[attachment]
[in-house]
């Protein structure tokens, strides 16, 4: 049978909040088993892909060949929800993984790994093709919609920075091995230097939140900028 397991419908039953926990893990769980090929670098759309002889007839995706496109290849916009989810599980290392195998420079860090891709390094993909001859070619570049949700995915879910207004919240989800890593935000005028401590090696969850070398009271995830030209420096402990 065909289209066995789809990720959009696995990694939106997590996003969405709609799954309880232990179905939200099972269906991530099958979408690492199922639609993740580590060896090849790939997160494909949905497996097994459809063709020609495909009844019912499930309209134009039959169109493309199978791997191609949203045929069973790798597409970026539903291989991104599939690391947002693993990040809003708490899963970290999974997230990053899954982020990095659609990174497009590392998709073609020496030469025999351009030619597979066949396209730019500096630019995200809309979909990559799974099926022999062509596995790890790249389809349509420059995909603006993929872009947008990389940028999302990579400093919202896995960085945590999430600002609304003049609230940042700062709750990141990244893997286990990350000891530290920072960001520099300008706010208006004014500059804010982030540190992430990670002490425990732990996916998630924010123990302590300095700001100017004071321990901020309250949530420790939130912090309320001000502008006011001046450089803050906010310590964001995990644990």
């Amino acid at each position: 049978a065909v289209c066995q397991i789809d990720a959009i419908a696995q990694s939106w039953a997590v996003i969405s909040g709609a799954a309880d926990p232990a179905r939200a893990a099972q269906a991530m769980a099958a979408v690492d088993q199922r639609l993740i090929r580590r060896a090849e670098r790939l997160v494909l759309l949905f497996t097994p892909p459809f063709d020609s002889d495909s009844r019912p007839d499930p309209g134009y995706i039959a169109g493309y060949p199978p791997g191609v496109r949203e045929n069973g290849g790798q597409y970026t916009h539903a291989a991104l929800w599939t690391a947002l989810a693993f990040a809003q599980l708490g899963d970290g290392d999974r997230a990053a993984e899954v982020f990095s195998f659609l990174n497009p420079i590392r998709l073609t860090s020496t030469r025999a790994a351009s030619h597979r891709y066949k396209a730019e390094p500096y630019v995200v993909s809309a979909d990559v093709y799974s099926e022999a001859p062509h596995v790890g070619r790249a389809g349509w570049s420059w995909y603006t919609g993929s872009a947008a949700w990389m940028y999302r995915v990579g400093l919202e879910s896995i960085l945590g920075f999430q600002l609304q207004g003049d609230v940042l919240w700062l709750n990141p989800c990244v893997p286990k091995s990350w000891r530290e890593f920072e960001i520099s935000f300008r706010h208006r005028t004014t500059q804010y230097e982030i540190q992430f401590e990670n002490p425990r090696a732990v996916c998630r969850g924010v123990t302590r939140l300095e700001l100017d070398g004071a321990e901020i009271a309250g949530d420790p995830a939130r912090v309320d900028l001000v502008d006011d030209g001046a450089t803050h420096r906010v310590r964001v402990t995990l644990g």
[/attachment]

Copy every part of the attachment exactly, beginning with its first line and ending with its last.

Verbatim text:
[in-house]
């Protein structure tokens, strides 16, 4: 049978909040088993892909060949929800993984790994093709919609920075091995230097939140900028 397991419908039953926990893990769980090929670098759309002889007839995706496109290849916009989810599980290392195998420079860090891709390094993909001859070619570049949700995915879910207004919240989800890593935000005028401590090696969850070398009271995830030209420096402990 065909289209066995789809990720959009696995990694939106997590996003969405709609799954309880232990179905939200099972269906991530099958979408690492199922639609993740580590060896090849790939997160494909949905497996097994459809063709020609495909009844019912499930309209134009039959169109493309199978791997191609949203045929069973790798597409970026539903291989991104599939690391947002693993990040809003708490899963970290999974997230990053899954982020990095659609990174497009590392998709073609020496030469025999351009030619597979066949396209730019500096630019995200809309979909990559799974099926022999062509596995790890790249389809349509420059995909603006993929872009947008990389940028999302990579400093919202896995960085945590999430600002609304003049609230940042700062709750990141990244893997286990990350000891530290920072960001520099300008706010208006004014500059804010982030540190992430990670002490425990732990996916998630924010123990302590300095700001100017004071321990901020309250949530420790939130912090309320001000502008006011001046450089803050906010310590964001995990644990």
């Amino acid at each position: 049978a065909v289209c066995q397991i789809d990720a959009i419908a696995q990694s939106w039953a997590v996003i969405s909040g709609a799954a309880d926990p232990a179905r939200a893990a099972q269906a991530m769980a099958a979408v690492d088993q199922r639609l993740i090929r580590r060896a090849e670098r790939l997160v494909l759309l949905f497996t097994p892909p459809f063709d020609s002889d495909s009844r019912p007839d499930p309209g134009y995706i039959a169109g493309y060949p199978p791997g191609v496109r949203e045929n069973g290849g790798q597409y970026t916009h539903a291989a991104l929800w599939t690391a947002l989810a693993f990040a809003q599980l708490g899963d970290g290392d999974r997230a990053a993984e899954v982020f990095s195998f659609l990174n497009p420079i590392r998709l073609t860090s020496t030469r025999a790994a351009s030619h597979r891709y066949k396209a730019e390094p500096y630019v995200v993909s809309a979909d990559v093709y799974s099926e022999a001859p062509h596995v790890g070619r790249a389809g349509w570049s420059w995909y603006t919609g993929s872009a947008a949700w990389m940028y999302r995915v990579g400093l919202e879910s896995i960085l945590g920075f999430q600002l609304q207004g003049d609230v940042l919240w700062l709750n990141p989800c990244v893997p286990k091995s990350w000891r530290e890593f920072e960001i520099s935000f300008r706010h208006r005028t004014t500059q804010y230097e982030i540190q992430f401590e990670n002490p425990r090696a732990v996916c998630r969850g924010v123990t302590r939140l300095e700001l100017d070398g004071a321990e901020i009271a309250g949530d420790p995830a939130r912090v309320d900028l001000v502008d006011d030209g001046a450089t803050h420096r906010v310590r964001v402990t995990l644990g």